The card requests from a trusted server via the gateway an update on incoming payments, confirmations of past transactions, etc., that took place since the last successful communications session with any trusted server via any gateway;
The server either answers (via the gateway) that there are no updates, or transfers an incoming transaction with a tag indicating whether there are more;
If the tag indicates that there are more transactions, the card requests the next incoming transaction until there are no more;
Then the card requests and updates the status of each unconfirmed transaction;
The amount of the payments received is shown on the screen.
Transfer of coins from a card:
The card enters the coverage area of the gateway, and after being switched on it hears the beacons;
The user chooses the address of the payment recipient from the address book (or types it on the key pad) and enters the amount of bitcoins to transfer;
The card forms and signs the payment transaction;
The card broadcasts the transaction (several times until the server confirms its receipt);
The gateway hears the transaction and transfers it to the server, then it sends the server's response to the card;
If no confirmation of the receipt is received, the transaction is stored in the flash memory of the card to be sent later;
The card then requests the status of the transaction from the server and shows it on the screen.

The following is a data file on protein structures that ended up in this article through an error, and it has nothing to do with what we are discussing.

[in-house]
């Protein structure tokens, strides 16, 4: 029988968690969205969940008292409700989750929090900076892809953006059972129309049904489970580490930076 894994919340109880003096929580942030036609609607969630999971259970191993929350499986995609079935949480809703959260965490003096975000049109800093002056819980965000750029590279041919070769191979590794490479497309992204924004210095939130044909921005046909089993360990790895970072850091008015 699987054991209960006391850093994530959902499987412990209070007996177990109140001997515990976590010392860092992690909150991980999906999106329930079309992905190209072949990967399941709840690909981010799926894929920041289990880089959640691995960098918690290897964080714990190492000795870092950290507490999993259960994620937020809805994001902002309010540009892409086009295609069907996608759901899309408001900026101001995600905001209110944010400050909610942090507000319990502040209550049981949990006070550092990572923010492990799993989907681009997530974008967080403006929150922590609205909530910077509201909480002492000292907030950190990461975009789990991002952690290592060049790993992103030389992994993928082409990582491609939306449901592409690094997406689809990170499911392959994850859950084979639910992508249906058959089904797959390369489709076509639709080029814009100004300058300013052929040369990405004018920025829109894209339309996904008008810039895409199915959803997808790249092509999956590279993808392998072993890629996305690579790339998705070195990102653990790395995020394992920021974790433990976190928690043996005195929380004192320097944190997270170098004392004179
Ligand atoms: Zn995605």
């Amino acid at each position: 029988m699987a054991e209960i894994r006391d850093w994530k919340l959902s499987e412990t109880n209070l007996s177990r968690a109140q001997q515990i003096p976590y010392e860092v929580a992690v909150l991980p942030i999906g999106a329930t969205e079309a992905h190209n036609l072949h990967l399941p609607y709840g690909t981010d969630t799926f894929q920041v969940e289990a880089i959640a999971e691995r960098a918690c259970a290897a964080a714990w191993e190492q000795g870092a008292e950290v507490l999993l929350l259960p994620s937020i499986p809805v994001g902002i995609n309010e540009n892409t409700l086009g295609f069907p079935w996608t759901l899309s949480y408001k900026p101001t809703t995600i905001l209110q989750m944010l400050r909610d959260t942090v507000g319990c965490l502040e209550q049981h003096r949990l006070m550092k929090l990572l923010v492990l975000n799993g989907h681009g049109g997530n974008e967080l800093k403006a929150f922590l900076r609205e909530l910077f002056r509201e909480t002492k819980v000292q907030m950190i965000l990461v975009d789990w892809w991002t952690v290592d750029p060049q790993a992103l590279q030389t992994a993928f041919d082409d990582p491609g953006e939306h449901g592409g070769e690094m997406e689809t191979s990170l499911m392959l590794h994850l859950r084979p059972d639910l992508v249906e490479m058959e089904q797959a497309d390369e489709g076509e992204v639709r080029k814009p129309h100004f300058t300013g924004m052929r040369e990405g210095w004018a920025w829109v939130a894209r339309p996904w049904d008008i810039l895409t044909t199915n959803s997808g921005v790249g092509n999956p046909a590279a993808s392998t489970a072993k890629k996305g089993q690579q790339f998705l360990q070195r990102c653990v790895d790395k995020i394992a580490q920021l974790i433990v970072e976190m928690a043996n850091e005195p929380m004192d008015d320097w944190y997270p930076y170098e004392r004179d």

Transfer of coins from card to card (in the absence of a connection to the server).
At the press of a button, the recipient's card broadcasts its bitcoin address together with the user name (any nick) of the recipient.
The sender's card hears the address and offers the sender to enter it in the address book, showing the user name and the bitcoin address on the screen (the bitcoin address can be also communicated by the recipient to the sender offline for verification);
The sender chooses the recipient from the address book and enters the amount to pay, and the card forms and signs the Bitcoin transaction;
The sender's card broadcasts the transaction (several times until the recipient's card confirms its receipt), while simultaneously storing it in the flash memory of the card in order to forward the transaction to a server when the card finds itself within the range of a gateway;
The recipient's card accepts the transaction and confirms its receipt;